More on US Megachurches

Happy Sunday!  In honor (honour) of the sabbath, a few links further to the discussion of US Megachurches and their differences from churches in the UK (and from more mainline churches in the US perhaps as well):

A scholarly work (from Scott Thumma, PhD) in which it is argued that:

  • “If there is a common message shared by all megachurches, it is that they want to portray what they do as more vital than other congregations, somehow better than “ordinary” Christianity.”

If there is one take-home message from my personal experiences with the American megachurches it would be this one, and it’s from this attitude that I derive my distaste. Perhaps my comments about the church in the US and UK are quite specific to megachurches vs quite traditional C of E practices, as was pointed out, although I would argue that many smaller protestant churches in the US are now emulating the megachurches (especially with drama, praise songs and support groups).

The Christian Science Monitor also comments on the rise of the American megachurch. Noted both here and in the Economist article I linked to previously is the issue of the missing cross, which is one of my major problems with the phenomenon as a whole: the underpinnings of Christianity are getting lost in the shuffle.  I have no doubts that in any church, anywhere on the globe, there are Christians with pure hearts and solid faith and I am not trying to argue that all that are involved with this phenomenon are corrupt in some way.  But the fact that the megachurches are non-denominational–or effectively too large to be dominated by any traditional parish church structure–means that they are free to move away from doctrine at will.

I have two other serious qualms with the modern megachurch movement.  One is with the taking on of a capitalist business model.  One of the links from the previous post was to a website called “http://www.churchexecutive.com/” and I think if we have gotten to that point of the business model, then it’s time to take away the special tax status of churches in the US and treat them like any other business.  They really become not that different than medical insurance companies in the strange grey area between being for-profit and not-for-profit.  The other qualm I have is with the political involvement of churches in the US.  Apparently again this has some bearing on a church’s tax status as is seen in recent news reports (here, here).  I had not realized the convergence of these two issues onto American tax law until I started digging around on the web for links for this post!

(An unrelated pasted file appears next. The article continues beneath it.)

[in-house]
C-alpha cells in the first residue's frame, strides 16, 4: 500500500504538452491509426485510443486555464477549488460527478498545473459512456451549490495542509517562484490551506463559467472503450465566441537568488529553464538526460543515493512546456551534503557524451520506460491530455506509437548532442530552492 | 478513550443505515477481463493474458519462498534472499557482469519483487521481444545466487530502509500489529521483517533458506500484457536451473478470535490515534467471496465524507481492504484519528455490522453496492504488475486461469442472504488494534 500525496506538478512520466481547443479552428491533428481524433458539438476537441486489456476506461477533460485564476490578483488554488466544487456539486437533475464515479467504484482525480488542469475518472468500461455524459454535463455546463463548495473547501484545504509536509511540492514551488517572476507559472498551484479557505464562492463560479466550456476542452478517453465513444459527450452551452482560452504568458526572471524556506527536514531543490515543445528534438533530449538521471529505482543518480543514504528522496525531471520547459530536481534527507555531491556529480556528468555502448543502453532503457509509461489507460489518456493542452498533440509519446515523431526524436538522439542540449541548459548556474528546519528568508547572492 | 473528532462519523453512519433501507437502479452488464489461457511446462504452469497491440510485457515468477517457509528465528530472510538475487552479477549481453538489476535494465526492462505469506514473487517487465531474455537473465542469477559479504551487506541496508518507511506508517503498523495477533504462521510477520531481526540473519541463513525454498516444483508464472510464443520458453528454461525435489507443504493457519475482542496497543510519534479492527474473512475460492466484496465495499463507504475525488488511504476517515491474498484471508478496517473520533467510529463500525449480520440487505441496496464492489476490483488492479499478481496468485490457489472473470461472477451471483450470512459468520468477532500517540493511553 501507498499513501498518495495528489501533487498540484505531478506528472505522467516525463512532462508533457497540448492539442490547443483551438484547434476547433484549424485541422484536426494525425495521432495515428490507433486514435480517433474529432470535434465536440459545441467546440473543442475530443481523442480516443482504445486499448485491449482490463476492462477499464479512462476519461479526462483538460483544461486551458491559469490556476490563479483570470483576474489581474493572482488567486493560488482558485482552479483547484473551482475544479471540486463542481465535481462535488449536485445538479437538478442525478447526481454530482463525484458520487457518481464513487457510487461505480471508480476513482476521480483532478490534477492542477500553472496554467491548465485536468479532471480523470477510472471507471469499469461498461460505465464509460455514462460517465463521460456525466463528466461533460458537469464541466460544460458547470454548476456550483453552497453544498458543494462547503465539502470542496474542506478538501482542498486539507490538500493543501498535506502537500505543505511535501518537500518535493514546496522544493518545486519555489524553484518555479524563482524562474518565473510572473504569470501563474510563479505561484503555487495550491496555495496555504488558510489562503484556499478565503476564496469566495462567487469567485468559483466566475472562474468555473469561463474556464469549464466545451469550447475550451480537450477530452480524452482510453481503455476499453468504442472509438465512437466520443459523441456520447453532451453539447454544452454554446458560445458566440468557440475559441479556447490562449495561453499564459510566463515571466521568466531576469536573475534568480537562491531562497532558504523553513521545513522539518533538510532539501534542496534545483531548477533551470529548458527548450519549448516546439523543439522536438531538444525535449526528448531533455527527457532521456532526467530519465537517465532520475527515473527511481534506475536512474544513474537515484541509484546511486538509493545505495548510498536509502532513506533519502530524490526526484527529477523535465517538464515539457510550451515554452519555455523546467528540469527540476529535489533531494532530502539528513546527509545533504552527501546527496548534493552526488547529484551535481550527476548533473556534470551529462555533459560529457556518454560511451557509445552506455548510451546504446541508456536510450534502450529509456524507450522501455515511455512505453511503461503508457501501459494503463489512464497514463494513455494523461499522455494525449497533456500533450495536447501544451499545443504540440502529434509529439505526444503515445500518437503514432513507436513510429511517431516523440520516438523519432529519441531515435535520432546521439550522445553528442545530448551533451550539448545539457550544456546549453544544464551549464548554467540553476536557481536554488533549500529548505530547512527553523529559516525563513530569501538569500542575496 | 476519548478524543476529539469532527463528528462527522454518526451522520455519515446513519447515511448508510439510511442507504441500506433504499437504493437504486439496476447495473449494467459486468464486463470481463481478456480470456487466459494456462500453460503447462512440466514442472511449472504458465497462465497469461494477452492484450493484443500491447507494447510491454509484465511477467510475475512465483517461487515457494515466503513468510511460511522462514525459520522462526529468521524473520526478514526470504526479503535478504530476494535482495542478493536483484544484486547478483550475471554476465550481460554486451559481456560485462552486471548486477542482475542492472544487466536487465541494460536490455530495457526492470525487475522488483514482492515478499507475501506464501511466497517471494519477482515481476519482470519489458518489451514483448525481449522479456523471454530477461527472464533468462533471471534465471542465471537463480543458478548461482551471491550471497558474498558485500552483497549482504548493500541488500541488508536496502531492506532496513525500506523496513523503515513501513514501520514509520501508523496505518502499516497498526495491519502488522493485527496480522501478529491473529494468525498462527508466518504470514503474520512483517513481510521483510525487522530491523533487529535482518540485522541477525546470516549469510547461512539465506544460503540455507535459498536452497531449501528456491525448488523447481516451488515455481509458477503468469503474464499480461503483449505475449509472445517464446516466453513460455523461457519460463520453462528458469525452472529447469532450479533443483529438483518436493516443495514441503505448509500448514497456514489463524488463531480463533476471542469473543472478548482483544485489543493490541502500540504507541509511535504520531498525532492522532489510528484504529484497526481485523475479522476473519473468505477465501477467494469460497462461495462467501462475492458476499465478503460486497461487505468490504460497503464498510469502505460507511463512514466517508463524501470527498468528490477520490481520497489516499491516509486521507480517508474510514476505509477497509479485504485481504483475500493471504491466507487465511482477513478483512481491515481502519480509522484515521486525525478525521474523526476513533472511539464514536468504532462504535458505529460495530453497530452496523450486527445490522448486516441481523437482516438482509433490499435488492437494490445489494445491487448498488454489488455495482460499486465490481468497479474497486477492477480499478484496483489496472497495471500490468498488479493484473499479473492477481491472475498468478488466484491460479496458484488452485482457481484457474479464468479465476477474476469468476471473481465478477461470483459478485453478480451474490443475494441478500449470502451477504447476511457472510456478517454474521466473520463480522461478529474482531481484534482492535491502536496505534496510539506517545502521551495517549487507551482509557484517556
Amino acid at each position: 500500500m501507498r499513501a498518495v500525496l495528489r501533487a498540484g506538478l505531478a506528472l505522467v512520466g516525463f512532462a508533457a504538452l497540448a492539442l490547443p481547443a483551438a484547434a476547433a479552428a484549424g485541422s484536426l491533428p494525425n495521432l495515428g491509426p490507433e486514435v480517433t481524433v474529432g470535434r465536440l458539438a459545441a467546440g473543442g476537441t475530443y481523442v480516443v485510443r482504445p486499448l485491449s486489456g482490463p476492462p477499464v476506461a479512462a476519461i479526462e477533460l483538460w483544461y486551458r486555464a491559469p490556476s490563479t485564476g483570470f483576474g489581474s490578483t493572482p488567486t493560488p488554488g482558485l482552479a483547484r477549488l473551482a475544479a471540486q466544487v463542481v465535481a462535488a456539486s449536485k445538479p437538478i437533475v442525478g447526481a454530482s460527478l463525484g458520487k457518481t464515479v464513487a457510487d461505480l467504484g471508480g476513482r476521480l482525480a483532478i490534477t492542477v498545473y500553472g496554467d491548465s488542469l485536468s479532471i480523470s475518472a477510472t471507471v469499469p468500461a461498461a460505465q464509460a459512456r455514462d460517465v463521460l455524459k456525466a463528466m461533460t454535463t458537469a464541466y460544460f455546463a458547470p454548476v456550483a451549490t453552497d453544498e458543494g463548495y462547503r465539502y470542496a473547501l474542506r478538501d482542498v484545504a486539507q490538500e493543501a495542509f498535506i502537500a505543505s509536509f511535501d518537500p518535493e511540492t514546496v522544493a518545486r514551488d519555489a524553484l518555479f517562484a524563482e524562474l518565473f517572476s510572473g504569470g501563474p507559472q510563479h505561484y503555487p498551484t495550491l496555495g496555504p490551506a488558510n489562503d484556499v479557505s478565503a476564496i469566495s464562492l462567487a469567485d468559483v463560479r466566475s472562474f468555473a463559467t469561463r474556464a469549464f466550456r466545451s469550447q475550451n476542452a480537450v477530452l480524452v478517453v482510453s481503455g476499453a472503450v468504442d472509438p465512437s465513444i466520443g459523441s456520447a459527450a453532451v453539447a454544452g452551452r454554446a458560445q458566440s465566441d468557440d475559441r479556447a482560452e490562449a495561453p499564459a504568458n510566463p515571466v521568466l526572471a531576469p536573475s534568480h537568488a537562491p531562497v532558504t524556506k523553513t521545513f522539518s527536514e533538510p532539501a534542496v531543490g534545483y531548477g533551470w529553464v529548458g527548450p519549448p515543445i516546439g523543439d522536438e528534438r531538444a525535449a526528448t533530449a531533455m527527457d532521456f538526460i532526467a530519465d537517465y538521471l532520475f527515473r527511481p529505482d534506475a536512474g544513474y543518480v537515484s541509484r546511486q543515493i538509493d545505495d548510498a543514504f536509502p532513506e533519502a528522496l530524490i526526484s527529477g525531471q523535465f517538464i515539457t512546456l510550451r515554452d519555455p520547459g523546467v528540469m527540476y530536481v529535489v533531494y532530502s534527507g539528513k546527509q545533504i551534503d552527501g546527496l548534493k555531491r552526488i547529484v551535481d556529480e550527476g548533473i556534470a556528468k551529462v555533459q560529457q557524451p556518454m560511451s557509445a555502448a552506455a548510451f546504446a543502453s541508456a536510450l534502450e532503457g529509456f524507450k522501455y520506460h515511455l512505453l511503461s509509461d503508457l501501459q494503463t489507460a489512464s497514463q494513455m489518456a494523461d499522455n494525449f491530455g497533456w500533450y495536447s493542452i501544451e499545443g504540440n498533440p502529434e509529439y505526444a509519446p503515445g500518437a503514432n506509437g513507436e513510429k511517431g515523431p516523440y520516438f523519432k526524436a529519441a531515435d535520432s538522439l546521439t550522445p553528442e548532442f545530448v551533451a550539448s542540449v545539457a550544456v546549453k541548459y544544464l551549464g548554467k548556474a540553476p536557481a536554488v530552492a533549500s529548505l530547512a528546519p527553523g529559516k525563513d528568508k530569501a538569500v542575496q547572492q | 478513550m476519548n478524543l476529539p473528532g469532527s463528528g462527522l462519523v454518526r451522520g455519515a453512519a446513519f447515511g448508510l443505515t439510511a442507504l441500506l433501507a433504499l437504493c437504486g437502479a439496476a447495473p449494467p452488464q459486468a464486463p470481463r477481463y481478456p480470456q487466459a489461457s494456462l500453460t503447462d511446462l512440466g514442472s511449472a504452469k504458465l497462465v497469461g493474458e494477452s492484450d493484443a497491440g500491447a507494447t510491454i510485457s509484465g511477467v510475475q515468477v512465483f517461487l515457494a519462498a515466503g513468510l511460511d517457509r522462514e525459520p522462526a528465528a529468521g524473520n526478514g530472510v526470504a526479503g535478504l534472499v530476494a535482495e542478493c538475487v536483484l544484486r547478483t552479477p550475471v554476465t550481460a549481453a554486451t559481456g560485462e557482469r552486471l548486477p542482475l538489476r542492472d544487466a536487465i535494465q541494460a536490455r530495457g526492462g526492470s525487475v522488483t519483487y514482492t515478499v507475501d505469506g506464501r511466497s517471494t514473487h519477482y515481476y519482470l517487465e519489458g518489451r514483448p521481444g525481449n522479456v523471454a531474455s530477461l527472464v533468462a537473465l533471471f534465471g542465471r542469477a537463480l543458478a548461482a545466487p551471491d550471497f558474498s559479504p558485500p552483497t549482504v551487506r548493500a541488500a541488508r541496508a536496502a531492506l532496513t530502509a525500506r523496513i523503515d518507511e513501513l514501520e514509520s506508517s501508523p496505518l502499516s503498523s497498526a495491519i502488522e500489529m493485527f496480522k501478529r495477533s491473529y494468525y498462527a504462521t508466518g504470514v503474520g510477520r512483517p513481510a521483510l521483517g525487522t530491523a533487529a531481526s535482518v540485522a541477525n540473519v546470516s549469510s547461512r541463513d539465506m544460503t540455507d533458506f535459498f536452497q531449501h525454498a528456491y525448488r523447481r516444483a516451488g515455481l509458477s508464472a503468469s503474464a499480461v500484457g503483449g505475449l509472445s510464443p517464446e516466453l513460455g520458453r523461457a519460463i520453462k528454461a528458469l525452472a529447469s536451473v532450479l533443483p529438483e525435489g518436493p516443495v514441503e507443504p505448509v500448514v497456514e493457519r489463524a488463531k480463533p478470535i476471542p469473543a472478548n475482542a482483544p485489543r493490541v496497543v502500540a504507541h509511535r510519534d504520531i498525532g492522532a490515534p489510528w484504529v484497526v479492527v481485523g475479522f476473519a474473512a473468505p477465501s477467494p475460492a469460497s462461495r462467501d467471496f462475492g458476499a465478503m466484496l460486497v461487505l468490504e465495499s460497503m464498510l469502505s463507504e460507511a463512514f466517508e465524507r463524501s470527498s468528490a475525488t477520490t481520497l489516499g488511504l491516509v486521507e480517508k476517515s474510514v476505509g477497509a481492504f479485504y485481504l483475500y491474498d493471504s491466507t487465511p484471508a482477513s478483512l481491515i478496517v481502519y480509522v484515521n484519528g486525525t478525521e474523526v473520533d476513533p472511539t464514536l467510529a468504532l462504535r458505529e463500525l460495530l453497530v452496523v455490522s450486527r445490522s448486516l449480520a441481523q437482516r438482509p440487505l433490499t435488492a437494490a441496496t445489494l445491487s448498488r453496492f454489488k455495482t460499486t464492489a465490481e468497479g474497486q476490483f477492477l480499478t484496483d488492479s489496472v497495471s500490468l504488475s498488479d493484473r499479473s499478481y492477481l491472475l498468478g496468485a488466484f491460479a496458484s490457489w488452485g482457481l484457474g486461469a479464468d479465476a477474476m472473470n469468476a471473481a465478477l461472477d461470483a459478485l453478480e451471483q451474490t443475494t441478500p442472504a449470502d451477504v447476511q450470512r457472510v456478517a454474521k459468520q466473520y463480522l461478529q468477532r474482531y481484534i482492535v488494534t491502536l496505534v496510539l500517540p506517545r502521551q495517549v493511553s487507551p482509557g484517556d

Advertisements

One response to “More on US Megachurches

  1. NFAH,
    I have attended a couple of these megachurches. One locally and one in Atlanta whilst (ha) on business. The First Baptist Church in Atlanta was as large as a mall. It has about 12,000 members, a book store and a concourse that should have had cell phone kiosks in it. Even still, I was amazed at the number of people that approached me, somehow knowing I was a visitor (maybe my gaping mouth and wide eyes gave it away). I sat near the front so it would feel more intimate. The sermon was inspiring. I left there knowing I had been to church.
    The local megachurch I attended was much less inviting. Oh, the people were nice. The sermon however, was lacking.
    I grew up in a small (120 avg. attendance on Sunday morning) Baptist church. It is still there. Many of the members I knew as a child is still there. The preacher just isn’t my favorite.
    So many of the local churches we have visited of various denominations, all seem to be wrapped up in this whole “We are here for you, our congregation”. Not “we have gathered here today in The House of the Lord to give thanks and to praise His Holy Name!”
    We have even been approached with tithing envelopes after just two visits to one of the churches. Tithing was unheard of in our church when I was young. You gave what you could when you could and a “love offering” was taken up on Sunday night for the preacher (no dental plan, no housing allowance or even a church van to drive around).
    It really can be disheartening trying to go to church expecting to be both religiously enlightened and spiritually lifted only to come out after 10 separate new age “Christian” songs and a 30 minute timed message feeling like you missed something.
    How does the Church and religion as a whole stack up in England?

Leave a Reply

Fill in your details below or click an icon to log in:

WordPress.com Logo

You are commenting using your WordPress.com account. Log Out / Change )

Twitter picture

You are commenting using your Twitter account. Log Out / Change )

Facebook photo

You are commenting using your Facebook account. Log Out / Change )

Google+ photo

You are commenting using your Google+ account. Log Out / Change )

Connecting to %s